Growing Fruit: Why Thinning Creates a Better Harvest

, written by Benedict Vanheems gb flag

Thinned fruit on apple tree

Early summer offers us a tempting taste of what’s to come in the fruit garden. Apples and other trees are already full of young fruits, which will grow on to give a delicious crop towards the end of the growing season. But if we’re to get the most from this bounty we’ll in fact need to remove some of the fruits now. It sounds counterintuitive, but there’s logic behind this apparent madness I promise! Read on or watch our video to find out why we do it.

Why Thin Fruits?

Selectively removing young fruits is called thinning. Many tree fruits, including apples and pears, naturally thin their fruits in early summer during the so-called June drop. But thinning further can help trees to stay in good shape and produce a more useful crop.

Additional thinning of tree fruits ensures there’s less chance of fruits rubbing together, which can lead to diseases like rot. It also stops trees from cropping heavily one year, only to produce very few fruits the next – a phenomenon known as biennial bearing. Some fruits, particularly plums, can become exceptionally heavy if they aren’t thinned, leading branches to strain then snap under the weight.

The main benefit of thinning to the gardener is to give those fruits that remain the space they need to grow into bigger, healthier fruits. The fruits left to grow on will enjoy more airflow, sunlight and energy from the tree for even ripening. Fewer, bigger fruits are generally more useful than many tiny fruits.

“Thinning
Thinning helps to produce bigger, healthier apples

How to Thin an Apple Tree

So let’s show you how to go about thinning an apple tree. I’m using a sharp pair of pruners for the job, but if the fruits are really close to each other you may find it easier to use scissors to get in between them.

Apples generally produce clusters of between two to six fruits. We need to thin them to just one or two fruits per cluster. Start by cutting away any misshapen, damaged or scarred fruits. This usually includes the odd-shaped ‘king’ fruit at the center of the cluster. Now remove the smallest fruits and any that are awkwardly positioned. Finally, continue thinning until the fruits are evenly spaced, leaving only the biggest and healthiest.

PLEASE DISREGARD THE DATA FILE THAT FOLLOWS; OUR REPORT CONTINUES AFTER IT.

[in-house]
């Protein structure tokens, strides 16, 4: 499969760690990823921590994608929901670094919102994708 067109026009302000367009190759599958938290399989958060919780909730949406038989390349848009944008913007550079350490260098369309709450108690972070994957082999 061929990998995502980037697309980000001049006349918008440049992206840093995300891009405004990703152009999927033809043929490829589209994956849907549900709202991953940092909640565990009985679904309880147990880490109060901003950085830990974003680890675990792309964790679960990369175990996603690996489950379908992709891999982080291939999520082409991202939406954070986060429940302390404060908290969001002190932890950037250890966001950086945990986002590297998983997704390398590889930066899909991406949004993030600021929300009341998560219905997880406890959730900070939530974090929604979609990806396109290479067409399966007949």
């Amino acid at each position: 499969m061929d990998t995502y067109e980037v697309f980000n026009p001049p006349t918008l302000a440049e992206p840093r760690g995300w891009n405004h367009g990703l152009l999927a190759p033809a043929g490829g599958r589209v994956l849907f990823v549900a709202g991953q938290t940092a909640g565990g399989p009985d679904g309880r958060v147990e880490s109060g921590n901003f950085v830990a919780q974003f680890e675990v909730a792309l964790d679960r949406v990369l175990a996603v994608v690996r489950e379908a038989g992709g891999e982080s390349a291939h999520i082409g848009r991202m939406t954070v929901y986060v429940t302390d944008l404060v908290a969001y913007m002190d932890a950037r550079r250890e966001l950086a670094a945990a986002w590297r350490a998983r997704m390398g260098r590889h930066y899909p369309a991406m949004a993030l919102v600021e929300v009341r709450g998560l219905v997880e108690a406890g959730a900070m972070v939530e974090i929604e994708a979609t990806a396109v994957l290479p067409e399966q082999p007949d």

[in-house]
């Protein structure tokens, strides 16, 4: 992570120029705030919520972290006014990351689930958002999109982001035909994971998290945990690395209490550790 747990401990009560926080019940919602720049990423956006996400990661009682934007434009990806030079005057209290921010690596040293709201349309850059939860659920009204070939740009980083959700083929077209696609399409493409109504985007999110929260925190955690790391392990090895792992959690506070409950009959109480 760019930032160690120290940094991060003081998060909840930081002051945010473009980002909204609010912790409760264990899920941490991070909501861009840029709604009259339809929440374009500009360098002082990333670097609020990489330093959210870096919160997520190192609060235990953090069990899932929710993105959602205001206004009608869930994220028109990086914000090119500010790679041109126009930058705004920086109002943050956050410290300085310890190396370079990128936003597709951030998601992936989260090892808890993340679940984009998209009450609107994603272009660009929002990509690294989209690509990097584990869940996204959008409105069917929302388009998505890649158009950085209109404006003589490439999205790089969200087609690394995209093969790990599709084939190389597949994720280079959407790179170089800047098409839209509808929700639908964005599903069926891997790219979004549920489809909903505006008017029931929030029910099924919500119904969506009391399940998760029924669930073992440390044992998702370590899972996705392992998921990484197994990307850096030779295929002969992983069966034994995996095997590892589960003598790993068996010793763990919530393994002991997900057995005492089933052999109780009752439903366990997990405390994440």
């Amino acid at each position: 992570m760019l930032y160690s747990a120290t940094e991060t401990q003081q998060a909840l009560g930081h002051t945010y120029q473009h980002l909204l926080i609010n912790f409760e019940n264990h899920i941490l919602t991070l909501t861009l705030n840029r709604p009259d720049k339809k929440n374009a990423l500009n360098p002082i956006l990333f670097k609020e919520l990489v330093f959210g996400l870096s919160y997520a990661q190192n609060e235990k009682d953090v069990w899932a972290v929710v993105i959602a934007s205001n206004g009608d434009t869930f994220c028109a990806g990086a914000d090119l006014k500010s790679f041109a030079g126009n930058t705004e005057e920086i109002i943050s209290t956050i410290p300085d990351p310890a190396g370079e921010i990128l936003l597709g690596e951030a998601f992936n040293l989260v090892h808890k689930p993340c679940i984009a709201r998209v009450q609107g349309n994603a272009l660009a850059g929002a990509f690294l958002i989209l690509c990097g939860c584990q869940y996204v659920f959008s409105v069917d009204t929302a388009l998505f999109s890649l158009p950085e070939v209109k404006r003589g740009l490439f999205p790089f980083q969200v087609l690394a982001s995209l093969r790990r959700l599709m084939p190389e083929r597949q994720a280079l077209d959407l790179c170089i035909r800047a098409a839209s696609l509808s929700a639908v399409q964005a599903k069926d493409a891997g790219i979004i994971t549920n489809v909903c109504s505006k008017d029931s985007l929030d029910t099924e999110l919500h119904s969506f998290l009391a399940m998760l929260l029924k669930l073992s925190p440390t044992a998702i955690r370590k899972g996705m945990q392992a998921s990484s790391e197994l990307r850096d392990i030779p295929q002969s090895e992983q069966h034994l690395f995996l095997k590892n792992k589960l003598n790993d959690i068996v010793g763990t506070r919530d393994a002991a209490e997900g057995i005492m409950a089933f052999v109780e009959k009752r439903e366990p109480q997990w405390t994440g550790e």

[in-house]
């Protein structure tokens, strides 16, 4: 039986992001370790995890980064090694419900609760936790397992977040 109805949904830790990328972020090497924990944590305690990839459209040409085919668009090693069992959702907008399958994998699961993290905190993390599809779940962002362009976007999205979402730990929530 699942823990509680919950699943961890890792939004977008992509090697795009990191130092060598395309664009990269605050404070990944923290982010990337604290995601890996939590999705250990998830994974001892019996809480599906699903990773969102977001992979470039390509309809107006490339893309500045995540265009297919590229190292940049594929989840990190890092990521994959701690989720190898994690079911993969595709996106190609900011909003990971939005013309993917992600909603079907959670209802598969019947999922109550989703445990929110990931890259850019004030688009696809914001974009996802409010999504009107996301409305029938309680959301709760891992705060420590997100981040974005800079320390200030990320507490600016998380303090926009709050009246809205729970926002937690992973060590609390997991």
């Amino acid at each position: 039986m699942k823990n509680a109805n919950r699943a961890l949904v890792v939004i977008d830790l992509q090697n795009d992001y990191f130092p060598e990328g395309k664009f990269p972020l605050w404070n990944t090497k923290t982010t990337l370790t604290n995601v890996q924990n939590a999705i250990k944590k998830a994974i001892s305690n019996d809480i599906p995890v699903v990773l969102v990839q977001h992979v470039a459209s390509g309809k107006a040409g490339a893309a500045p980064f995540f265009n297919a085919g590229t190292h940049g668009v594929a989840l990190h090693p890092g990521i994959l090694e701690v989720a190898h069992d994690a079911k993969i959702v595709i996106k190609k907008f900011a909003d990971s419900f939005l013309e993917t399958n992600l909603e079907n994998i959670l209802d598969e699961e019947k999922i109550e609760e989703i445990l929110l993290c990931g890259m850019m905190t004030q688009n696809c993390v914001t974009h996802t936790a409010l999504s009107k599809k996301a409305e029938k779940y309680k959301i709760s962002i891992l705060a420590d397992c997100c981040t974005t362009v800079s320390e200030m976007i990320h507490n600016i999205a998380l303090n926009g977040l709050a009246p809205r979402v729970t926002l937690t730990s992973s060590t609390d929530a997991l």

Aim to leave about 4-6 inches (10-15cm) between individual apples of eating varieties. For larger cooking apples you’re looking for around 6-9 inches (15-23cm) between fruits.

“Thinning

Thinning Other Fruit Trees

Pears need less thinning than apples but will still benefit from having young fruits thinned out to give consistent harvests. Thin fruits clusters to two fruits, so there’s around 4-6 inches (10-15cm) between fruits.

Plums are notorious for over-producing – with often-disastrous results. Their smaller fruitlets may be thinned using just your thumb and finger to detach the surplus. Aim to leave one fruit every couple of inches (5-8cm), or if it’s easier, one pair of plums every six inches (15cm).

Thin peaches in stages: to one fruit every four inches (10cm) once they reach the size of a hazelnut, then again at golf ball size to their final spacing of 8-10 inches (20-25cm). Nectarines should be thinned once to six inches (15cm) apart.

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Comments

 
"Congratulations on another helpful, short video. I have been pruning my apple trees for many years and notice that when I neglect to prune the fruitlets often small maggots find their way in between two fruitless and into the apple, protected from birds and other predators. Furthermore, if you have particularly ripe looking apples early in the season they often have a maggot in them, detected by the brown frass emanating from the bottom (Calyx) of the apple. I prune these fruitlets first."
Alan on Friday 6 July 2018
"Hi Alan. I've never heard of that, so it's fascinating to learn of your experience. It offers yet another reason to thin out your fruits."
Ben Vanheems on Monday 9 July 2018

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